The state Tourism, Arts and Heritage Cabinet said in a letter Wednesday that the Ark Encounter theme park has changed it’s position on hiring policies since it originally filed for incentives in 2010 and now intends to discriminate in hiring based on religion.

It also said the park has evolved from a tourist attraction into an extension of the ministry activities undertaken by Answers in Genesis, which promotes a literal interpretation of the Bible’s old testament and argues that the Earth is only 6,000 years old.

“State tourism tax incentives cannot be used to fund religious indoctrination or otherwise be used to advance religion,” Tourism Secretary Bob Stewart wrote in the letter. “The use of state incentives in this way violates the separation of church and state provisions of the Constitution and is therefore impermissible.”

Officials will “take no further action” on the application, he said.

Of course, what is Ham’s reaction? Why, he’s threatening legal action, because – in his alternate reality – he thinks that his organization should be allowed to both collect public money and discriminate on the basis of religion (or non-religion).  In other words, he wants to have his cake and eat it, too. Sorry, Ken, it doesn’t work that way:

But, Alex Luchenitser, associate legal director for Americans United for Separation of Church and State, said it’s unlikely a lawsuit could succeed in federal court.

He said the U.S. Supreme Court has made clear that states can deny taxpayer subsidies to religious groups if officials are concerned that funds will support religious activities.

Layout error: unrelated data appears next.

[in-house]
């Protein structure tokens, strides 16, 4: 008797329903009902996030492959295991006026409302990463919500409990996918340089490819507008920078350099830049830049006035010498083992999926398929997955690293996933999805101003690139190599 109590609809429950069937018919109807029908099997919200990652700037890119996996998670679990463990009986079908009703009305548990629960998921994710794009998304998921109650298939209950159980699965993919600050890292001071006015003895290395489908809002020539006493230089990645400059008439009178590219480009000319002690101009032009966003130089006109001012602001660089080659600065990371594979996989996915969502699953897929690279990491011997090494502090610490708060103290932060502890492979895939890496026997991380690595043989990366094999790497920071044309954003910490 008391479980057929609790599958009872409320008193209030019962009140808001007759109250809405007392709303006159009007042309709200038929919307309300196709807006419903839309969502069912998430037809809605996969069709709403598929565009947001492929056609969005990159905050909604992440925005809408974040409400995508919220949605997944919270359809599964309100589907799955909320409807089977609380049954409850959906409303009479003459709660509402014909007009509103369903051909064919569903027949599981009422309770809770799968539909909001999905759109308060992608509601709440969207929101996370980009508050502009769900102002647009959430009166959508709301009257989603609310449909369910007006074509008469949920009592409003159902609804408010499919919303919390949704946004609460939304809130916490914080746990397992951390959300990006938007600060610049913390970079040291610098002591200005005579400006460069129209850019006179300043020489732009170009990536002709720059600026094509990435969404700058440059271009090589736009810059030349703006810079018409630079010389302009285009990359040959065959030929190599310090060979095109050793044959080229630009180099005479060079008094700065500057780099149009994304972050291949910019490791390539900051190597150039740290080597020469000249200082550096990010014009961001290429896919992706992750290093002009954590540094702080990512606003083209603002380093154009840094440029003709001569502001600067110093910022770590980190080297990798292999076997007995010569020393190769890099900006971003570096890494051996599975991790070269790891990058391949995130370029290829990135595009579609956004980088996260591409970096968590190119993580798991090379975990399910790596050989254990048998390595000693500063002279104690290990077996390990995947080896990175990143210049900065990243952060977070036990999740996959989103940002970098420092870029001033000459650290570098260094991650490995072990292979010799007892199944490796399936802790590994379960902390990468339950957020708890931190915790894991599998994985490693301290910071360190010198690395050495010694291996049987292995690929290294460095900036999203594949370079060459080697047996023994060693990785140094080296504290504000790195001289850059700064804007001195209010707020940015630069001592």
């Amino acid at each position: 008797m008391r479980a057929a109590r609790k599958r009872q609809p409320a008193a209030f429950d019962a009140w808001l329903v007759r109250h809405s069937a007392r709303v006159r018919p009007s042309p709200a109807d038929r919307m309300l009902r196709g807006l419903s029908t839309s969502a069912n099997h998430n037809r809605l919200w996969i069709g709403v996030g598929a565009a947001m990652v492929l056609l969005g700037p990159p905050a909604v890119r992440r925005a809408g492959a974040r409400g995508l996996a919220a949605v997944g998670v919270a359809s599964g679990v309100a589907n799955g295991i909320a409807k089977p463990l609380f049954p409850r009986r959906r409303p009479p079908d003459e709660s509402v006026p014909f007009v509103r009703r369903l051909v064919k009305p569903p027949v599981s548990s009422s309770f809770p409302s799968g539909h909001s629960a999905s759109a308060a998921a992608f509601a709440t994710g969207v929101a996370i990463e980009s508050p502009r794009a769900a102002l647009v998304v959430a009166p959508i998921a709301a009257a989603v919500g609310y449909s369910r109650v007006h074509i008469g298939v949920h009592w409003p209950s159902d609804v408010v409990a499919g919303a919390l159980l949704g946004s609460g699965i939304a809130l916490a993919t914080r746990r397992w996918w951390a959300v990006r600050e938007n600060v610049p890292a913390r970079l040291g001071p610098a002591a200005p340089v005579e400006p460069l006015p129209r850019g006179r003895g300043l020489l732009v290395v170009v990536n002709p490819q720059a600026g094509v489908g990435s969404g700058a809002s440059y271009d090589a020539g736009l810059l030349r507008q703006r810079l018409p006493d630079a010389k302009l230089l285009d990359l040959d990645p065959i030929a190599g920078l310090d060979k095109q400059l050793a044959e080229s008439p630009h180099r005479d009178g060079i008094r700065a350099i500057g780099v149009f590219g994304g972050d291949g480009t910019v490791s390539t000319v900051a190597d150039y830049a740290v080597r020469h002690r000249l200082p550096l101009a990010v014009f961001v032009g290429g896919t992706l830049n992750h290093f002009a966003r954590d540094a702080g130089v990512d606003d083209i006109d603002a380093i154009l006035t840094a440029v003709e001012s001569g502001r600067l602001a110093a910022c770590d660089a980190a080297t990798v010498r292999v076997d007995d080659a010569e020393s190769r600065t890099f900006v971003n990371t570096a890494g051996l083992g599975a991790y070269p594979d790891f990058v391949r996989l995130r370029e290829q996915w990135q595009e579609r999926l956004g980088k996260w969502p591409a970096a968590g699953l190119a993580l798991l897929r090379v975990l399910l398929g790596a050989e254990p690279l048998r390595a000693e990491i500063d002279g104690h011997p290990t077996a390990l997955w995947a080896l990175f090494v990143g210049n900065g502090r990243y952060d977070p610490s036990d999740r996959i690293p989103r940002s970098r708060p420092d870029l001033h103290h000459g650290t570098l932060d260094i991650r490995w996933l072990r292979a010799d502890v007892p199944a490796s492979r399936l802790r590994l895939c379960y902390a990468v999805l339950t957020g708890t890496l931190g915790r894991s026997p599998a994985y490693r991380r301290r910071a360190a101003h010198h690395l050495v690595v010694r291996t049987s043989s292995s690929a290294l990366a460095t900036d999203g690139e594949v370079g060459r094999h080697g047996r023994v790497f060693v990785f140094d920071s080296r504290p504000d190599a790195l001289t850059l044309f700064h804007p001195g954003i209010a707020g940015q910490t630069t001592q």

“Kentucky is doing the right thing and is respecting the rights of taxpayers to not be forced to subsidize religious indoctrination and discrimination,” Luchenitser said. “The state is also respecting the fact that jobs that are going to be supported by state subsidies must be open to all.”

I’m sure this ongoing drama won’t stop here; it will likely take Ham and his creationist allies getting smacked down by the courts, multiple times, before they give up this lost cause.

As a final comment, it is with no small amount of irony that I share the fact that in recent days, Ham’s Answers in Genesis organization started a billboard campaign mocking those who would question his grasp of the law. Here’s what the billboard looks like:

635537324277510263-noahs-ark-billboard-creation-museum-answers-in-genesis

Interesting… according to the mythology, Noah didn’t need a crane to build the Ark, did he? — Image source